And not pieces done at home. Here’s a recent sketch from a hike at Point Lobos State Park.

I guess it’s not surprising, seeing big things change in my work during the big changes of the last 18 months. So I’m wondering, have you seen things change in your practice and your work?

Posted in california, Everyday Sketches, experiments, Summer | Tagged , , , , , | 2 Comments

Three San Jose cafes. And one in Oakland

My favorite coffee shop, Blvd. Coffee of Almaden is one I can walk to from home. In all the years I’ve worked from home (and this is from a long time before the pandemic), it’s been a place to go to when I need people around me during my workday.

Dot card from The Art of Soil.

This next sketch is at Crema Coffee on The Alameda (which is a street in San Jose, not in the city of Alameda). That little booklet is a walking tour of vintage signs in downtown San Jose, written by resident expert, Heather David, available here.

Cafe #3 is where you go to when you miss Portuguese egg tarts and fado. Pastelaria Adega also feels like being back in Panjim at this little cafe called A Pastelaria that I hung out at when I was in college.

Those are my three San Jose Cafes.

And here’s one from further north, in Oakland: Cole Coffee. It’s nice to see a local coffee place thrive and be the meeting place of dogs and their people when even with a bigger coffee shop across the street.

Posted in Close to home, Everyday Sketches, people, san jose, Silicon Valley | Tagged , , , , , , | 1 Comment

More Early Mornings at the Market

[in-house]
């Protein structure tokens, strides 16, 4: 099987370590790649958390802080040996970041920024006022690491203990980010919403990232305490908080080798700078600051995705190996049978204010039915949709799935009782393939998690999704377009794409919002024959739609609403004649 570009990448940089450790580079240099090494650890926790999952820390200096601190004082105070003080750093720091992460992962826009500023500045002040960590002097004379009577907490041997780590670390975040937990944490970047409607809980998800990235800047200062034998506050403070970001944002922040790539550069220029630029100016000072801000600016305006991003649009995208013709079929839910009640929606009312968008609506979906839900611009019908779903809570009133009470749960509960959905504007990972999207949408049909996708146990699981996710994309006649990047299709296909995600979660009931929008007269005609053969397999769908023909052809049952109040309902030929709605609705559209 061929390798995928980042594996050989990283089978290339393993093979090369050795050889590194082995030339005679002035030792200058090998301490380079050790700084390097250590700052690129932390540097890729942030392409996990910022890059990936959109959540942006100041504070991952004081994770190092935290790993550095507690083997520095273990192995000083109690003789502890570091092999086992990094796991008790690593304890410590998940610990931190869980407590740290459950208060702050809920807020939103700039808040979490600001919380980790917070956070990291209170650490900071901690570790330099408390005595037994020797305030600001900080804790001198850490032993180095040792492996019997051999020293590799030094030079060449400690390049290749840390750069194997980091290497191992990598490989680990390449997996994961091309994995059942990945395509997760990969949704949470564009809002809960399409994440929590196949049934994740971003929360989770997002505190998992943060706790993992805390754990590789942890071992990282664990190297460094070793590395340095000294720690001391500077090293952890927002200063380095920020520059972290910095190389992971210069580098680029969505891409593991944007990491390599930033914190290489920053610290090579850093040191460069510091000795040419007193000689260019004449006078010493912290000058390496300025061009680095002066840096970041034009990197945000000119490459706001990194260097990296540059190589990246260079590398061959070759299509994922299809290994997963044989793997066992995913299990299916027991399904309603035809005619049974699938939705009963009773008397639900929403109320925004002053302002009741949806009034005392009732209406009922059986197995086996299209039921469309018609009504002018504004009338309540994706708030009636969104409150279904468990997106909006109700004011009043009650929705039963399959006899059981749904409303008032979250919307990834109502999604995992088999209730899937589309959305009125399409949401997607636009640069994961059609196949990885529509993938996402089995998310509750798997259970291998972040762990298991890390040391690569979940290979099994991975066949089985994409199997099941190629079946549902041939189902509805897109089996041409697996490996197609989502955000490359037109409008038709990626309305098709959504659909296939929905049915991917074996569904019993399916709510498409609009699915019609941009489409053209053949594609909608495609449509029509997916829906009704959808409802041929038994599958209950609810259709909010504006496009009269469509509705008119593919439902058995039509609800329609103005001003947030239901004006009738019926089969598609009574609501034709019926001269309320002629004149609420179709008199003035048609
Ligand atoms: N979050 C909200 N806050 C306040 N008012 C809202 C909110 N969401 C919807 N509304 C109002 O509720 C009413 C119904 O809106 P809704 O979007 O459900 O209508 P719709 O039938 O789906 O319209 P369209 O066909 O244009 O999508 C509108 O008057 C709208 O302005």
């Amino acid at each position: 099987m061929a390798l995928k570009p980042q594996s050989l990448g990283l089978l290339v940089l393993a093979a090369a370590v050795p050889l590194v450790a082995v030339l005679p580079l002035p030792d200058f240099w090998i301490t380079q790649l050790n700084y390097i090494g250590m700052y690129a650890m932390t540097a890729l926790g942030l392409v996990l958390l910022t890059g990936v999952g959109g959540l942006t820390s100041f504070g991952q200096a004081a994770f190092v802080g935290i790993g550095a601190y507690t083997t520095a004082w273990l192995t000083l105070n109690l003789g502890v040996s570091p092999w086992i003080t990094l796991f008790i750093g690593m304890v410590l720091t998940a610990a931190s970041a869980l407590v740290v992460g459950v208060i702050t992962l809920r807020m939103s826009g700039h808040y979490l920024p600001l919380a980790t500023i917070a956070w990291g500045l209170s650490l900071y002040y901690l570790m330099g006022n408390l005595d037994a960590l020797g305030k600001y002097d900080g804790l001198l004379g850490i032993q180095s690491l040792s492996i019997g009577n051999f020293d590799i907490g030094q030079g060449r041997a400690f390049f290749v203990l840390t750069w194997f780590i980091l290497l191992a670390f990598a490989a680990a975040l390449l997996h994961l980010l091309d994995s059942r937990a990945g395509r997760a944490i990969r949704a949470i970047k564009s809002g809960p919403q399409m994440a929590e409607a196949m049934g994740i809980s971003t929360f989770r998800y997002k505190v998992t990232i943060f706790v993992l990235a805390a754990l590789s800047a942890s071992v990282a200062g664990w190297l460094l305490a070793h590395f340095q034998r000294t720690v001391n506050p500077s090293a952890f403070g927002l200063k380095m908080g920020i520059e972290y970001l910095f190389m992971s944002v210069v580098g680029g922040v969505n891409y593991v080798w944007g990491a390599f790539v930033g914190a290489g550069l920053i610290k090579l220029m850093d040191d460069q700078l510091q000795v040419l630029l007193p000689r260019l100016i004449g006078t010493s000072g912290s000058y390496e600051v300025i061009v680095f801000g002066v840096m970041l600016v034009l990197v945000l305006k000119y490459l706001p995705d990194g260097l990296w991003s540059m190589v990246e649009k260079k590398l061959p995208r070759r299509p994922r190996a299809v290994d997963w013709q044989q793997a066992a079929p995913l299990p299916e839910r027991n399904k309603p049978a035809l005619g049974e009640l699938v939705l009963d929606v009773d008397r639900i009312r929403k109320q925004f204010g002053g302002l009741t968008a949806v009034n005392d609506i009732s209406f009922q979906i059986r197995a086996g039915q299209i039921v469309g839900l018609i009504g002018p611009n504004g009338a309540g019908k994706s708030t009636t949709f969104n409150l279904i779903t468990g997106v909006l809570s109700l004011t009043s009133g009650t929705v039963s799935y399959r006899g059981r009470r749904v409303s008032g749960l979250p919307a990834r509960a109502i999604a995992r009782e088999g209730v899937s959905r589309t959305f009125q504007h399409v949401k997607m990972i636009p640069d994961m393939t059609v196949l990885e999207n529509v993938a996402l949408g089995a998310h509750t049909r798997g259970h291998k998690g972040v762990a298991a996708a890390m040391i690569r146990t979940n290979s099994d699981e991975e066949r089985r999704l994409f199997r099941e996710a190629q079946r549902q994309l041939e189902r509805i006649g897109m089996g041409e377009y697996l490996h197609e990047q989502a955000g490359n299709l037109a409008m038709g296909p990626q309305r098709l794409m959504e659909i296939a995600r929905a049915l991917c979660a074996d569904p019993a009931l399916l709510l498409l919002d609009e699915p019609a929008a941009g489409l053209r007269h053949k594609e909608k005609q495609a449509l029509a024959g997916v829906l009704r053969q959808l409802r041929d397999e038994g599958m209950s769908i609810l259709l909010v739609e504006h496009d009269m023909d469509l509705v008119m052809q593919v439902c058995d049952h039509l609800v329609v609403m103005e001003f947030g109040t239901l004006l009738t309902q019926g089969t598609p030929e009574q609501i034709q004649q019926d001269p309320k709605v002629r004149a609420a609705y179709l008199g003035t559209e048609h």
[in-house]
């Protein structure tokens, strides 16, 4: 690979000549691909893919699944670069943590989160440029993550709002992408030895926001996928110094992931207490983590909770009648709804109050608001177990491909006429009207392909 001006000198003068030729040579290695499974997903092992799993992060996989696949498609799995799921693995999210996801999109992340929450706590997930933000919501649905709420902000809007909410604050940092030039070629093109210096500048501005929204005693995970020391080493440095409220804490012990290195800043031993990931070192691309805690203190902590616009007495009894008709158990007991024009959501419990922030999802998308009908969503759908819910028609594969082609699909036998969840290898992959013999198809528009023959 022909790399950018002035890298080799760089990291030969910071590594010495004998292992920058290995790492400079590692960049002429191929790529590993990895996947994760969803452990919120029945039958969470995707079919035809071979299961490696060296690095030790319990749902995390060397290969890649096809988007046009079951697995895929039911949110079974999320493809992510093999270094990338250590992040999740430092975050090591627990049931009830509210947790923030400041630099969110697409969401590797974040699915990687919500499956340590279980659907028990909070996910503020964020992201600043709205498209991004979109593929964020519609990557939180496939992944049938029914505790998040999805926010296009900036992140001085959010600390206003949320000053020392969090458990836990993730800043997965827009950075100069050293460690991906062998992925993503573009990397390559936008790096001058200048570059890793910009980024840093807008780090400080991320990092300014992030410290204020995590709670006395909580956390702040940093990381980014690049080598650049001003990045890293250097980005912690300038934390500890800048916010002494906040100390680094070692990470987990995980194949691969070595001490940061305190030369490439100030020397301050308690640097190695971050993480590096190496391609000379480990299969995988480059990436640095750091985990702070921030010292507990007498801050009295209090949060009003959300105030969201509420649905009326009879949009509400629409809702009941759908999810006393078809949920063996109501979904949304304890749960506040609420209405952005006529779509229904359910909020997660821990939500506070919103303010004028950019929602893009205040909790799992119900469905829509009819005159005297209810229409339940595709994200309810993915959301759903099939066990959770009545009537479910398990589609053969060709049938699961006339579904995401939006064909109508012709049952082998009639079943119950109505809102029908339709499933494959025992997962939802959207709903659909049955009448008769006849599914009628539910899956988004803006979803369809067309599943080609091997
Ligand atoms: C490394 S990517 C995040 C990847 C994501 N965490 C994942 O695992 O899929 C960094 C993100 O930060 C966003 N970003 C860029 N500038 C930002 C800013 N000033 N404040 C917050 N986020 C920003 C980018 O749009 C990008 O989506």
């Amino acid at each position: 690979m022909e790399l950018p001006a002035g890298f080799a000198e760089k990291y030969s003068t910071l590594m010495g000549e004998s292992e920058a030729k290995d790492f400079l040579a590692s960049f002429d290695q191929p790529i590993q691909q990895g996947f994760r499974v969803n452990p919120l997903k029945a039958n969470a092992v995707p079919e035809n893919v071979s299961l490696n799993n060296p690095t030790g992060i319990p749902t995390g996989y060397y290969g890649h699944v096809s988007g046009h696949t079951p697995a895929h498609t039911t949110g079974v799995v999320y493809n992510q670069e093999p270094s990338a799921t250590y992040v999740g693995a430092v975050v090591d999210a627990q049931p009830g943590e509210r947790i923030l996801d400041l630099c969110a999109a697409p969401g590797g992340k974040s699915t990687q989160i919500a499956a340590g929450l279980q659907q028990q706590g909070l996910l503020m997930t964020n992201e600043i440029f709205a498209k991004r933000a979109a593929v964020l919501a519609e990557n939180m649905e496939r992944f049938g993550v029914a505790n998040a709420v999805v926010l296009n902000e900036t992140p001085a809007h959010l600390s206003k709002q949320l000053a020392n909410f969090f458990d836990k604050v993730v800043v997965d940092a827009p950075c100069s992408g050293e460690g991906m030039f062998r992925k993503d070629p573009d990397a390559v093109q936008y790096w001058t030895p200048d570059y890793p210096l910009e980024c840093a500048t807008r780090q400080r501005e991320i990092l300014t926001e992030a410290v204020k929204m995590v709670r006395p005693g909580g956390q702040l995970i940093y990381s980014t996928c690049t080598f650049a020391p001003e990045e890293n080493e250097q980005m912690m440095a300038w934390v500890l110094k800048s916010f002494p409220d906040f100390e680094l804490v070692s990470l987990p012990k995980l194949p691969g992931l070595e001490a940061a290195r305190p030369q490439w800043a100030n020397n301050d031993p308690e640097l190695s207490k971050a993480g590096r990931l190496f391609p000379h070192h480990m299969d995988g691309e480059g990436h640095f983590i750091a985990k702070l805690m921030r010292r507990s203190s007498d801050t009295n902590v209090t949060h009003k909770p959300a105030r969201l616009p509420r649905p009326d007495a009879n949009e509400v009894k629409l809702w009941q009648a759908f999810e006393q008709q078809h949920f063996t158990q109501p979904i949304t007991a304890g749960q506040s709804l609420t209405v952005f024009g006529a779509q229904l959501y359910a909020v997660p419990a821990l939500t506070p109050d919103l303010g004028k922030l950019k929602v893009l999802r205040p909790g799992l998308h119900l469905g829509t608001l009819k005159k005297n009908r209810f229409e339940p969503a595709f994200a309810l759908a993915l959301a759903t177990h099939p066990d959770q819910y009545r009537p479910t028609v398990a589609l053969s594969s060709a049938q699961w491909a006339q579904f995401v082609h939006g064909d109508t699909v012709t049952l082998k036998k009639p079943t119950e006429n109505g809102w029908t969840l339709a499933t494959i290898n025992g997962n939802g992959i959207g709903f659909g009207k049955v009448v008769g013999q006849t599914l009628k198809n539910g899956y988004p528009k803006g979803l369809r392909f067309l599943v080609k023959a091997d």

A week after my first attempt at an early morning drawing session at the market, I was back. This time, at around 6:30 am, when the market actually sets up.

The market has a different feel, this early in the morning before the shoppers appear. Setting up a stall is high-energy, focussed and super efficient work.

And then comes the bit of displaying the fruit so it looks attractive and abundant.

This time I was done drawing and shopping before the market actually opened up.

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In early October I’m in Santa Fe. They have a pretty legendary market on Saturday mornings, and I’m teaching a 3 hour working in the hustle and bustle of that market. Join if you can, there’s still a few seats left: People Alive | Santa Fe

Posted in california, Close to home, Everyday Sketches, people, san jose, Silicon Valley, teaching | Tagged , , , | Leave a comment

Everyday Sketches in an Everyday Book

These sketches all live in my Midori notebook. It’s always with me, even when my sketchbag isn’t: the everyday-paper means I can write to-do lists in it(yup, no digital lists for me) and it can hold quick sketches too.

Here are some recent-ish sketches I rounded up. You can see people are my go-to subject. Because I find them infinitely interesting.

These sketches are all everyday stuff, nothing super-special. But glad I did them. I believe it’s always better to record a sketch-however quickly and in whatever book or medium-than to not draw. So keep a cheap book and a pen around and see if using a basic setup like that helps you sketch more.

Posted in california, Close to home, Everyday Sketches, people | Tagged , , | 3 Comments

Online Life Drawing Resources

Have I mentioned I am doing a residency with Wired.com? As a part of my 6-month residency, I will write about the arts and changes in the field through the past year and a half. Here is more about that residency and my fellow residents: